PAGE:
Of course, it ended up being one hell of a night. The wind didn’t stop, and I didn’t doze off until around 2:30am, and only then slept on-and-off over the next four hours. I was kept up not just by the sporadically spraying rain in my face and the obnoxiously savage wind, but even more so by my own fear. Despite having braved countless, backcountry nights before in bitter cold, heavy snow, and whipping wind, this was my first storm by myself. There is something indescribably discomforting about being alone amidst nature’s pandemonium. One realizes his insignificance, and he becomes aware of his bumbling ineptness at the most basic of human tasks.
Sunlight was now dancing upon the dewy grass beside my sleeping bag. Proud to be alive, I unzipped the door and stepped into the misty, ethereal air. Nothing beats the feeling of the the gentle morning sun on one’s face after a hard night in the open. I could see my surroundings now: I was standing in an exposed, rolling meadow. The bushes that had looked like demons the night before seemed almost friendly to my newly appreciative eyes. Just a few hundred yards down the trail to my North, popping into view through flying bursts of clouds, was the summit of Sam’s Knob, the mountain bald I’d intended to hike after breakfast. I could see no other humans or animals, but I smelled a skunk I must have disturbed fooling around with my tent during night.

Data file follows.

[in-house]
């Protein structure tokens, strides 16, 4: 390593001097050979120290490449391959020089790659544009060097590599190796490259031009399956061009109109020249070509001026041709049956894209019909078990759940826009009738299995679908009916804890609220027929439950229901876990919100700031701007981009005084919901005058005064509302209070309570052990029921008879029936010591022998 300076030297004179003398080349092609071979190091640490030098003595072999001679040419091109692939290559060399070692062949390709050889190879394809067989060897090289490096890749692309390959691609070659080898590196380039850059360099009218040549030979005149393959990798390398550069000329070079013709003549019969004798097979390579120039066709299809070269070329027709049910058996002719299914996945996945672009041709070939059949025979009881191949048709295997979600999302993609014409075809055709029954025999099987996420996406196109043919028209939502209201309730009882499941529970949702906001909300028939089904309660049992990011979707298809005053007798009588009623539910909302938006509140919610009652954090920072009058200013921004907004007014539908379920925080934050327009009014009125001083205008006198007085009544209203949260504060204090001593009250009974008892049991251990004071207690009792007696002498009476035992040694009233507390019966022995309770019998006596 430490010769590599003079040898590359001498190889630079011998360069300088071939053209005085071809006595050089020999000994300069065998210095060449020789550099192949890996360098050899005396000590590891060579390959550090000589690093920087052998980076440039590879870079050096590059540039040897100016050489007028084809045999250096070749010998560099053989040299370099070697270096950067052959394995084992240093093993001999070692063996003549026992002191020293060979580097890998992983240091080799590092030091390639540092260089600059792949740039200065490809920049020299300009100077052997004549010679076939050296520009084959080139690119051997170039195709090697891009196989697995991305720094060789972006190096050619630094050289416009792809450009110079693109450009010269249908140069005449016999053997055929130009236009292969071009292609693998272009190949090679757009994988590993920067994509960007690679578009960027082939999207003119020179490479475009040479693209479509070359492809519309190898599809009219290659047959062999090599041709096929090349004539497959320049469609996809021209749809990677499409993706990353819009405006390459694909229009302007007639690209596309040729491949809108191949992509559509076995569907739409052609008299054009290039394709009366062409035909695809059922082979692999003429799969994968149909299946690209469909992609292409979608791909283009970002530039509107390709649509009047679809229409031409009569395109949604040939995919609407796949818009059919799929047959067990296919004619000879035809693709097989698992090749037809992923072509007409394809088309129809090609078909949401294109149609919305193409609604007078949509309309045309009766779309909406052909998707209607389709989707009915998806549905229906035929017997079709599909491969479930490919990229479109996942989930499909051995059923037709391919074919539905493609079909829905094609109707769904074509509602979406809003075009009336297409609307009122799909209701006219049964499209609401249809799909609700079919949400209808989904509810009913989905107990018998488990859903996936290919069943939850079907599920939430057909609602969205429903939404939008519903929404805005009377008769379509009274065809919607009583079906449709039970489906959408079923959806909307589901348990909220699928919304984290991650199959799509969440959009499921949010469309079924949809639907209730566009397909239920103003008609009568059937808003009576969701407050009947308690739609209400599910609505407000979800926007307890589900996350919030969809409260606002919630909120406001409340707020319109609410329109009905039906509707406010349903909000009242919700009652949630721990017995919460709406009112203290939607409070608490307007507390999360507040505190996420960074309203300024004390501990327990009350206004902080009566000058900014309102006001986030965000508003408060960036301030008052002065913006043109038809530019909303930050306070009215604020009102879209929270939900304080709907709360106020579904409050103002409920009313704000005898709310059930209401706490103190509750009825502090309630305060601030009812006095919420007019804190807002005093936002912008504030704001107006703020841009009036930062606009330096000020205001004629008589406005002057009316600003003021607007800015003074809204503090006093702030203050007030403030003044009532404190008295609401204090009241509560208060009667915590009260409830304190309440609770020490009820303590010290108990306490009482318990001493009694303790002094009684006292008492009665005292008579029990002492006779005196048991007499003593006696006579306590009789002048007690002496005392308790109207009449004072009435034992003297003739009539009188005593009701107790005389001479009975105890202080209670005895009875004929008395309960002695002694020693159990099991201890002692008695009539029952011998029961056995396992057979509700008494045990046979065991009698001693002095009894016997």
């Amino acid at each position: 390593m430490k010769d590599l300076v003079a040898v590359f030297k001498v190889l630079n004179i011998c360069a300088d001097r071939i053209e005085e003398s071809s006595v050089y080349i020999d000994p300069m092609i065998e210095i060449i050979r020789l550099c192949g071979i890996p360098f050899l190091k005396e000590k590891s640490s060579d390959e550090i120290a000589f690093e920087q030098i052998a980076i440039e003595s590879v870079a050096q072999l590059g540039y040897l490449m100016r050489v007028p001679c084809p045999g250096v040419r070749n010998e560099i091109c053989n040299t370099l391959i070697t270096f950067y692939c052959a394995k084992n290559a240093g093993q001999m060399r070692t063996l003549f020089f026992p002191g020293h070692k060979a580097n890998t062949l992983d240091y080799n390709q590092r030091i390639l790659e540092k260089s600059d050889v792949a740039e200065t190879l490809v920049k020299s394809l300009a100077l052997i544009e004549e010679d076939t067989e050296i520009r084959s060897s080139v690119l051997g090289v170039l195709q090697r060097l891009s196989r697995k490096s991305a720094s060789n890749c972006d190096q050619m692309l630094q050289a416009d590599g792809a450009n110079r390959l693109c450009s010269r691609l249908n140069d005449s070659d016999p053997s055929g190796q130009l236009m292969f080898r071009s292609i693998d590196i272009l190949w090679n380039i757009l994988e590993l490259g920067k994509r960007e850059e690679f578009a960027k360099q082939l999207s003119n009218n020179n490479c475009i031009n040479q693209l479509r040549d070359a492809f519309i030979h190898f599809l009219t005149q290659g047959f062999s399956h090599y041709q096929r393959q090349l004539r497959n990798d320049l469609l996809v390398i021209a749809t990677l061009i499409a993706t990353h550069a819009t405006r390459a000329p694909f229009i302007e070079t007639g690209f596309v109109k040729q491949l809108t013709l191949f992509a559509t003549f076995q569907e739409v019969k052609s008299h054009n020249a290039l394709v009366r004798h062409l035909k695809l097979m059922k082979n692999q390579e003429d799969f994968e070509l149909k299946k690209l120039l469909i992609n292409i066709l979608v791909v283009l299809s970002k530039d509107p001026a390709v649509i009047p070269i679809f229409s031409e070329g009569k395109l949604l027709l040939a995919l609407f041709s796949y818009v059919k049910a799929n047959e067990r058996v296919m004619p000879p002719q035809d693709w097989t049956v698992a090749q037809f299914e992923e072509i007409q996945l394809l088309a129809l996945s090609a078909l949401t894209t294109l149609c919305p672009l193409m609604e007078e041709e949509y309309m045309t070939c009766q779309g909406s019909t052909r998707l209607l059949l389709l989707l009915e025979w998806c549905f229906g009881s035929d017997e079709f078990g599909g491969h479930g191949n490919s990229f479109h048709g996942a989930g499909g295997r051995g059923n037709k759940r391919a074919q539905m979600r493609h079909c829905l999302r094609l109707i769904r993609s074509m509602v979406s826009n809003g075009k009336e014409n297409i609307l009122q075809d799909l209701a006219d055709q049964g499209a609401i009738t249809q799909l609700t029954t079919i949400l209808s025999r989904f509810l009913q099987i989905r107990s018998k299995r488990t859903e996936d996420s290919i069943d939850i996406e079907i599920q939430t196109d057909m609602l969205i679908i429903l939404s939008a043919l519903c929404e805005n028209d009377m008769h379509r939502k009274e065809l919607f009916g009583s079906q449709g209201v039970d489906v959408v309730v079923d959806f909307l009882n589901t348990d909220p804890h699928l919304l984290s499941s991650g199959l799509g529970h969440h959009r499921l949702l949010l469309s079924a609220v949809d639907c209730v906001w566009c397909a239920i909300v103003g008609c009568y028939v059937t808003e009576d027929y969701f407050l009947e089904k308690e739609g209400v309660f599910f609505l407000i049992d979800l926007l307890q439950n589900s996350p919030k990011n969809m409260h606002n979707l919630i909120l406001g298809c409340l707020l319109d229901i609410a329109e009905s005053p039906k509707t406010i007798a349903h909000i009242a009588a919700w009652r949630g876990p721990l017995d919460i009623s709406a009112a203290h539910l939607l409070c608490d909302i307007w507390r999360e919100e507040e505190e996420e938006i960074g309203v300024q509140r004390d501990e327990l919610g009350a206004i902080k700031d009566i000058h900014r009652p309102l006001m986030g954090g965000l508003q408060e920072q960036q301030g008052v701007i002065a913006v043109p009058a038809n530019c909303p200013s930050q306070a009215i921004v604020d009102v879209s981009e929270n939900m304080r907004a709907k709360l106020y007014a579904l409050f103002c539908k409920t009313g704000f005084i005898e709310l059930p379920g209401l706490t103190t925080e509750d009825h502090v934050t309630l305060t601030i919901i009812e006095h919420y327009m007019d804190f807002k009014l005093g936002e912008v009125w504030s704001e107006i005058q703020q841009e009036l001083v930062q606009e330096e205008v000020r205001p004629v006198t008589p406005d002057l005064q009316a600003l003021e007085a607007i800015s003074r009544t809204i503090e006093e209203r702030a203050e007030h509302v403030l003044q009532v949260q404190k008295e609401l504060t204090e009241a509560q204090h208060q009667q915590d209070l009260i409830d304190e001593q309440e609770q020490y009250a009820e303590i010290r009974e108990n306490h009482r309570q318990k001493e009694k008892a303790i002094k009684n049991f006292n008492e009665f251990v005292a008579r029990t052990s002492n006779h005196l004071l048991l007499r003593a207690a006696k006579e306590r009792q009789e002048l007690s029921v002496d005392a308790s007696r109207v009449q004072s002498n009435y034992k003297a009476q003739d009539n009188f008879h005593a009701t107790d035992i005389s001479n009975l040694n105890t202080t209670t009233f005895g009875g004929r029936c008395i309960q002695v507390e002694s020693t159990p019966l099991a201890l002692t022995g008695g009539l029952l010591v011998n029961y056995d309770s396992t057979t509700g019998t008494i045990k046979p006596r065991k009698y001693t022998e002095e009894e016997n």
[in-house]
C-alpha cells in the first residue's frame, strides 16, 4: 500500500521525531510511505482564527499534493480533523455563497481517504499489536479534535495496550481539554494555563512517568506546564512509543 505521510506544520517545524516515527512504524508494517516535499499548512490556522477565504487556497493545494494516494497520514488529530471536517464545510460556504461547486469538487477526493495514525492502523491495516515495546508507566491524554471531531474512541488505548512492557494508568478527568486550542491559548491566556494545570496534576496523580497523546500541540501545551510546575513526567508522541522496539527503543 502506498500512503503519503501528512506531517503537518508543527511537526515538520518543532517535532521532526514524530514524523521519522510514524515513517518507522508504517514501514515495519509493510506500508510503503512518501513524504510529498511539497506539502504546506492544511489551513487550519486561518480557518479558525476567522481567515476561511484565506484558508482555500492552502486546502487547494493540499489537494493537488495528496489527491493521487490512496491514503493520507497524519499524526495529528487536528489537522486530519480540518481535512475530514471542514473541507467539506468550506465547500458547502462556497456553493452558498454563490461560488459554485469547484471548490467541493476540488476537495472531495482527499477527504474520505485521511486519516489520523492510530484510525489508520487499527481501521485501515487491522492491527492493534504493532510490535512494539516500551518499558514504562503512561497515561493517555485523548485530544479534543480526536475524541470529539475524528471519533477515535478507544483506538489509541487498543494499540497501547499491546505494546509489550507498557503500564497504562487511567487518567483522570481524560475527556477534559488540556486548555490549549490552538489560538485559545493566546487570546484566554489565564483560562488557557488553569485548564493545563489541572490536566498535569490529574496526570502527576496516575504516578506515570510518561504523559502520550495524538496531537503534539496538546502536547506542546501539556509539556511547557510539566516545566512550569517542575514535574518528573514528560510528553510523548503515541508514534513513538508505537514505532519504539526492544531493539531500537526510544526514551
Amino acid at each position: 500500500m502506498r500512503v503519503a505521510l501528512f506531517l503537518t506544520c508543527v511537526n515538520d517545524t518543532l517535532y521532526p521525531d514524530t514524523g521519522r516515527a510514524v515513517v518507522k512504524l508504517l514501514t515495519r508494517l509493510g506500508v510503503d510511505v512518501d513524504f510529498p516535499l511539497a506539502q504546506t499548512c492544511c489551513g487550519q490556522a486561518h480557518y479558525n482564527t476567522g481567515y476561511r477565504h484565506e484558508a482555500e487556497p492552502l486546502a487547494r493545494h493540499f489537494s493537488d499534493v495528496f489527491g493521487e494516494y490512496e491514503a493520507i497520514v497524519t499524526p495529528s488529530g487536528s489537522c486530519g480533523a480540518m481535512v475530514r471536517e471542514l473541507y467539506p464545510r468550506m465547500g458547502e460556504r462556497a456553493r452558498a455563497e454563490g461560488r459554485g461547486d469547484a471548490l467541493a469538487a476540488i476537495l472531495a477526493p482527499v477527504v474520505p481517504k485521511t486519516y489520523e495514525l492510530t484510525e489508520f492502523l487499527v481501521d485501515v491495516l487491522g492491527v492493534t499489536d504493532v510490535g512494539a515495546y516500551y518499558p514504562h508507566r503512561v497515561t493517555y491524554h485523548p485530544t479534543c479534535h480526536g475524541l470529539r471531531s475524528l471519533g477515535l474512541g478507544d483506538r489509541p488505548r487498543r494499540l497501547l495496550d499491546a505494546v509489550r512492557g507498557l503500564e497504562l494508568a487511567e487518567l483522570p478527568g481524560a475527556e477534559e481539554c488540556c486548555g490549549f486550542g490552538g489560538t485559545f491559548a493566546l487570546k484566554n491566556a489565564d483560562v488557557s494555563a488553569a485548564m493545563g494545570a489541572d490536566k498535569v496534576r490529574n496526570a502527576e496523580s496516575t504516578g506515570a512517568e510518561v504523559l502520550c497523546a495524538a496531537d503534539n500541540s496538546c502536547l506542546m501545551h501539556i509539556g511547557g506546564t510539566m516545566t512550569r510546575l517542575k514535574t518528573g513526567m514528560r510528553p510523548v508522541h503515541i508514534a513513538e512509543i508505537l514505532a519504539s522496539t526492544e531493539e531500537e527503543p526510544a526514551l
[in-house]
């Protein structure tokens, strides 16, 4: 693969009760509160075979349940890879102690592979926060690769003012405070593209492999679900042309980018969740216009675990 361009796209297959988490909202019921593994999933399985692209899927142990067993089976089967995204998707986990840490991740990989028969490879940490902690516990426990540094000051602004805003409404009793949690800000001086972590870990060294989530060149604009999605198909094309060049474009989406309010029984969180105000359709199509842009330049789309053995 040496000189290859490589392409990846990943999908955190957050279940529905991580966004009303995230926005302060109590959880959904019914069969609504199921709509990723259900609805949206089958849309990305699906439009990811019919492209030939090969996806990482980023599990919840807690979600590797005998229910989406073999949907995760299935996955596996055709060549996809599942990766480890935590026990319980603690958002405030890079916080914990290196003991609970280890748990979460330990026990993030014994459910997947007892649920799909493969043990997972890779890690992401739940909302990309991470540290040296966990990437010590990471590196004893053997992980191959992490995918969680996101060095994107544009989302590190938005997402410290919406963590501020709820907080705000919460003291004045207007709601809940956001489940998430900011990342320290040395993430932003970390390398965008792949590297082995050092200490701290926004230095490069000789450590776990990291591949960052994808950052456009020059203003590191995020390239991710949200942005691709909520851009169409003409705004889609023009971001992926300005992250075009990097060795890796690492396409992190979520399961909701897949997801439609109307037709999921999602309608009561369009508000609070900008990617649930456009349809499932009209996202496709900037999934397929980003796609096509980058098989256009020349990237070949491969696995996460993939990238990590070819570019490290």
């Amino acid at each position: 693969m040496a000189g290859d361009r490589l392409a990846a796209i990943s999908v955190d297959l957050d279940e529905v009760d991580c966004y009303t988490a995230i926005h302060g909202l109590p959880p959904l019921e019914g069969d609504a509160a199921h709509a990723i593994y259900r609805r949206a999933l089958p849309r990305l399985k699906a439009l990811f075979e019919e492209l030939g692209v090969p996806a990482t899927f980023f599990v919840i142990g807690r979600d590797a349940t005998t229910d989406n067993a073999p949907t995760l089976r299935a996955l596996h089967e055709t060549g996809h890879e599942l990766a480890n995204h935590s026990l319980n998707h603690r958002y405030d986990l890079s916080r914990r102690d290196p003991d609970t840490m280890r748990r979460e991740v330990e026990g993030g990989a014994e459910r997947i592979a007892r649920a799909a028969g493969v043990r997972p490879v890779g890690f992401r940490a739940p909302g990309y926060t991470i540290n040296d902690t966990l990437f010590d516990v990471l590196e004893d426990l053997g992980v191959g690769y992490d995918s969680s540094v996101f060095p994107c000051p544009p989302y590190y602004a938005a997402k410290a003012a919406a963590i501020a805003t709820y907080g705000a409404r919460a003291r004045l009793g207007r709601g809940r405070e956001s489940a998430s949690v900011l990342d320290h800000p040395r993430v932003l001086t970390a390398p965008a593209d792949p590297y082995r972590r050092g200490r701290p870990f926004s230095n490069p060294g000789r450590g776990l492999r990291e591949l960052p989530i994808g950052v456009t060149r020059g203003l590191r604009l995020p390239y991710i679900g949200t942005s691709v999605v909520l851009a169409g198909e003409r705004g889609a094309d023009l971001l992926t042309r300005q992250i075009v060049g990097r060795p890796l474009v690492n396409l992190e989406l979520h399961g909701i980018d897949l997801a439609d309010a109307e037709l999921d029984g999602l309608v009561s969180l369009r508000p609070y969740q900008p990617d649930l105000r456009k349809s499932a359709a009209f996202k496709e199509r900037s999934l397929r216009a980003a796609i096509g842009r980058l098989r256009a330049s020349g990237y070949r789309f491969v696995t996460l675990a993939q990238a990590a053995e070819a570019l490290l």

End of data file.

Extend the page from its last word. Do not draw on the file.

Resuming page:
Later that morning I cooked a breakfast of oatmeal, mixed with dried blueberries and bananas, and protein powder. I was so hungry, given the exciting night and the dinner of peanutbutter and Nut Thins I’d had before I’d left my car, that I scarfed it down right off the stove. I didn’t care that it burnt half my taste buds. It was delicious. I chewed, opening my mouth to let the hot air out, and breathed in the cool wet mist. “What a night” I thought to myself.
Afterwards, I packed up, and, taking one last look down the westward trail into the wilderness, I walked back down the same trail I’d come in on and collapsed into my car. With a broken compass I’d crushed running around frantically the previous night, and feeling exhausted, I knew that this time around what I needed was rest, not challenge.